I think I need to get a better grasp on what is meant by phrasing, to me it feels like it means something different to everyone. I like Morodiene's comment on one of the phrasing threads, it is about finding the note of significance and finding a way within a phrase to highlight that. Mostly it seems to be up to interpretation as how to phrase and that depends on the phrase. Breathing, emphasising, creating a climax and then falling away, micro pauses before and after a phrase, all seem to be valid phrasing choices, and what I do is up to me.

I hope I'm not opening an ugly can of worms on phrasing now.

The Chopin Mazurkas might be a nice idea, I'll check some of them out now. Opus 68,2 sounds like it will be hard with lots of trills that'll kill me. But according to Henle it is one of the easiest ones. Listening to them, I don't enjoy most of the Henle level 4 ones, but there is something intriguing to my ear about this one.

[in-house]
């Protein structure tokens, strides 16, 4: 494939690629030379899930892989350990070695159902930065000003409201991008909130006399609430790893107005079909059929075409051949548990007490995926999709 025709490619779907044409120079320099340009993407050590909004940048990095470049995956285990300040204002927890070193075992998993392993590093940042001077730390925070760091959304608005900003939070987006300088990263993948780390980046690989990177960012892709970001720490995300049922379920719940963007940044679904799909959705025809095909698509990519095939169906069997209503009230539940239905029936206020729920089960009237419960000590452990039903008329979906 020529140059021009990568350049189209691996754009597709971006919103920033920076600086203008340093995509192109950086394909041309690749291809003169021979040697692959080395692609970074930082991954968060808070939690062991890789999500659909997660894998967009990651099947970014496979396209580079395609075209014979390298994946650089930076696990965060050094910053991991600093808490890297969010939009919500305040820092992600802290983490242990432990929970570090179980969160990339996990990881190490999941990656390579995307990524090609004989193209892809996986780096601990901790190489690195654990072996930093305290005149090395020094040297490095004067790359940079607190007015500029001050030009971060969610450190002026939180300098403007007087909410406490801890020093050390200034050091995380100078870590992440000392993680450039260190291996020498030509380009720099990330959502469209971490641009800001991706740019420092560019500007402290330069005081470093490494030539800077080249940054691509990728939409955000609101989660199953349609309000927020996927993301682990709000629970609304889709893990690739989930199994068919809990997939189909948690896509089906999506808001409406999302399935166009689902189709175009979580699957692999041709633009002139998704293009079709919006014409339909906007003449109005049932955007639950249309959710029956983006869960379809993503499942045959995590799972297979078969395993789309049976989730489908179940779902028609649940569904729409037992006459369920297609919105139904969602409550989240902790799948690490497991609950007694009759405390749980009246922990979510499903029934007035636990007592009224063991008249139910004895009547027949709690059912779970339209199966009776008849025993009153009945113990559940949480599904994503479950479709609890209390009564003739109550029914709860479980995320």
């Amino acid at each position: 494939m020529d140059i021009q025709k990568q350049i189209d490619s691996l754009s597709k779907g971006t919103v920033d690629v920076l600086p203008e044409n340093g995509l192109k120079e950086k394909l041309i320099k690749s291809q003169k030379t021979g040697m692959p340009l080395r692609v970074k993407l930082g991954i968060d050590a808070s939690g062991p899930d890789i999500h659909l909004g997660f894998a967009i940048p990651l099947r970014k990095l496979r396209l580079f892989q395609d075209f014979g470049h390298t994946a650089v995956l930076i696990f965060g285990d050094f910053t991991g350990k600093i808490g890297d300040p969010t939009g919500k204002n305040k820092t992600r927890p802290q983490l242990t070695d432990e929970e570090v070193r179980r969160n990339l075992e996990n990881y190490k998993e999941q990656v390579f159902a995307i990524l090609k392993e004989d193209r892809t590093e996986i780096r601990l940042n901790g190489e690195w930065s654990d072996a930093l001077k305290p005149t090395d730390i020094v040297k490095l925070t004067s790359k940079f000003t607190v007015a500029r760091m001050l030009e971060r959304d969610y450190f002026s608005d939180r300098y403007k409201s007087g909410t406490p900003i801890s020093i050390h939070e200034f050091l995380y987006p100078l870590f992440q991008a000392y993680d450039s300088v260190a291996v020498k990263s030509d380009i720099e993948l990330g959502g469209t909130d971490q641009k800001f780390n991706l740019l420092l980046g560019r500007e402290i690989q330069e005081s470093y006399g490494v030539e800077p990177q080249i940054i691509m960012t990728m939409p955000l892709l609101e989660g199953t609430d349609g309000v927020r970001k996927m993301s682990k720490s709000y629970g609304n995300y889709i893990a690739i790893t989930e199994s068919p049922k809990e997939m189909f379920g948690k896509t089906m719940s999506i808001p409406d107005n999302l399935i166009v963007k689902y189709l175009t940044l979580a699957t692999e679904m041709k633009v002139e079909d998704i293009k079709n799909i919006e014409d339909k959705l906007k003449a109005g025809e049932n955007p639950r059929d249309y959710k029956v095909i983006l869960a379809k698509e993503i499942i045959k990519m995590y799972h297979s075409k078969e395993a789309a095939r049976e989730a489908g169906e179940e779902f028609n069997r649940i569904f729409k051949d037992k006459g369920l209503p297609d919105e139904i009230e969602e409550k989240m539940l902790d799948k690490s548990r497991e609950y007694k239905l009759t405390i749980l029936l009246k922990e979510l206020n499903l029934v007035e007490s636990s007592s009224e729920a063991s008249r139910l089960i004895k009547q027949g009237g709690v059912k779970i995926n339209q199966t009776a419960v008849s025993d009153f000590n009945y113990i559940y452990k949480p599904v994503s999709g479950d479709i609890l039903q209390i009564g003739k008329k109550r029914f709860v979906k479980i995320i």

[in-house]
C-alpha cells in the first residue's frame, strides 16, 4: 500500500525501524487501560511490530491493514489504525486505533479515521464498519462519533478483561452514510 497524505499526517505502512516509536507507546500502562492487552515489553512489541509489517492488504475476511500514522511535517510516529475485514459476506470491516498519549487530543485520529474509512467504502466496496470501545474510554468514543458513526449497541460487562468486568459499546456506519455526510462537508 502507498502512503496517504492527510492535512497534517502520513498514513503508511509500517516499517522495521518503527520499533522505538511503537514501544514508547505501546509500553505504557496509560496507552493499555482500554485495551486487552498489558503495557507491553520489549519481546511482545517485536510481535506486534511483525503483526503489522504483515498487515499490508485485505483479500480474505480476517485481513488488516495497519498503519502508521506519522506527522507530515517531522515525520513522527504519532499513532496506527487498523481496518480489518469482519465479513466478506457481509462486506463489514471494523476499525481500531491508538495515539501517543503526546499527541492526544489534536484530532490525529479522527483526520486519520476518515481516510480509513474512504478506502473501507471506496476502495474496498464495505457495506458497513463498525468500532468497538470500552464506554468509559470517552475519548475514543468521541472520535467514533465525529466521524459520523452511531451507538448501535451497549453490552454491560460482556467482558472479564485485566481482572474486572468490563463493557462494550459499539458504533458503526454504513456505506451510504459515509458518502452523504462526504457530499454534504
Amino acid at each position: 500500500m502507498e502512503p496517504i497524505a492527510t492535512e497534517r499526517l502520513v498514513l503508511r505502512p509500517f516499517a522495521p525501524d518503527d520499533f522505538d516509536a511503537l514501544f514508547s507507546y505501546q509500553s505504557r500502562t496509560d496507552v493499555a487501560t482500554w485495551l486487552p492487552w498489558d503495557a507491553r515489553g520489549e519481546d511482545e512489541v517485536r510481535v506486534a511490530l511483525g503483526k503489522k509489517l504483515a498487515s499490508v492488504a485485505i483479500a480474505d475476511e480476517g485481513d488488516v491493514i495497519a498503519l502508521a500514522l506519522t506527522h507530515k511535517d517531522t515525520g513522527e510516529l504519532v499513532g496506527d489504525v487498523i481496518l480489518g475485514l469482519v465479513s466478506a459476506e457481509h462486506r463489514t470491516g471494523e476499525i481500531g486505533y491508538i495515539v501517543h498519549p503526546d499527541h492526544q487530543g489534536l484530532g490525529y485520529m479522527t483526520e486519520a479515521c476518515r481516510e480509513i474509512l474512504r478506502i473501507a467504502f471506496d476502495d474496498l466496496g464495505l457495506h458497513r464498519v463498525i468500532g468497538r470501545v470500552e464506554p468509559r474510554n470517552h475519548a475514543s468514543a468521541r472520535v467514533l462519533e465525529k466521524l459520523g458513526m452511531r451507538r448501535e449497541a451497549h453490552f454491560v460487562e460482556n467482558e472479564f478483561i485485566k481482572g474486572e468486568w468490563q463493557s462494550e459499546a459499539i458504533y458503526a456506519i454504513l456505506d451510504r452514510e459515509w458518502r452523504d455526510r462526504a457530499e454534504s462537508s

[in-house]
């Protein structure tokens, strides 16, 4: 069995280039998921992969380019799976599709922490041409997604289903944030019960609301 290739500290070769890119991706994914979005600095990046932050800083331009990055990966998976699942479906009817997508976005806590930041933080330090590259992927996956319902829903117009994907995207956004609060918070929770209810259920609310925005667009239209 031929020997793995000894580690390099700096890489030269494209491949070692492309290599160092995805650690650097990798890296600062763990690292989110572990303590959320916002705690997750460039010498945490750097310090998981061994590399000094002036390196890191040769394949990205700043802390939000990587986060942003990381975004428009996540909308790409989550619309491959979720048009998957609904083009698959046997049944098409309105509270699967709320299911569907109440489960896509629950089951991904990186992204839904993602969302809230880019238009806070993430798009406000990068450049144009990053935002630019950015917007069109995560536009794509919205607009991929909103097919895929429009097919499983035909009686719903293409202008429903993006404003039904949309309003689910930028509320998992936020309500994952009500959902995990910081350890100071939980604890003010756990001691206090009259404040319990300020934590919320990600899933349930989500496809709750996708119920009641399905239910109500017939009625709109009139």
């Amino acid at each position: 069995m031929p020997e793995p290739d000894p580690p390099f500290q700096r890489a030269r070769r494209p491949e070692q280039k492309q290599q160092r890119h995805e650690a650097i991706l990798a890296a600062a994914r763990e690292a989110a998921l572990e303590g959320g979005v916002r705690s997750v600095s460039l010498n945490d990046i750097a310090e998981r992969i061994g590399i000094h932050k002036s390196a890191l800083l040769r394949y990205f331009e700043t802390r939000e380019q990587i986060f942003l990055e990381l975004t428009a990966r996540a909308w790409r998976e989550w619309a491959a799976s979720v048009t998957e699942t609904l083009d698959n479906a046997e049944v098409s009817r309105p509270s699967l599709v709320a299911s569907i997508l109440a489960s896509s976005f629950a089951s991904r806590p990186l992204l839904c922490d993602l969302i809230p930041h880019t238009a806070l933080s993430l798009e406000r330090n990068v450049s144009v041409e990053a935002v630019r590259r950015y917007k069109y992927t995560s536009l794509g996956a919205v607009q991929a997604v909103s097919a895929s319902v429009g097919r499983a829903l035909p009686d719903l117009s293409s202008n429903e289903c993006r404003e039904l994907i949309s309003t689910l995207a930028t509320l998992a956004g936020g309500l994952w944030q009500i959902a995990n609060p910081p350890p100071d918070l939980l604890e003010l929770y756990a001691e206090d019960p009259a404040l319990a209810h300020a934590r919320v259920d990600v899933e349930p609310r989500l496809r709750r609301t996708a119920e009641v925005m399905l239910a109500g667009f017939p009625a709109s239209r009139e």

Re: A little self promotion with a question
KevinM #2966516 04/13/20 01:20 PM
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On the Chopin Mazurkas. Take a look at Op 68/3. There are no trills. I think you might get bogged down with all the trills in 68/2. But, of course, you have to like the piece to spend time with it.

When I mentioned the idea of forward momentum, it really is another way to think about phrasing. You identify an arrival point, breathe, and then find your next arrival point, shaping your phrase to the arrival note.



Re: A little self promotion with a question
KevinM #2966610 04/13/20 05:26 PM
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Originally Posted by KevinM
Interesting, the recordings I was listening to while practising were around the 4 minute mark. I never thought I could get it that fast. Once I got it down to around the 4:30 mark I was working on trying to get the touch right and becoming confident at playing at that tempo. I'm not yet even particularly confident at that kind of tempo.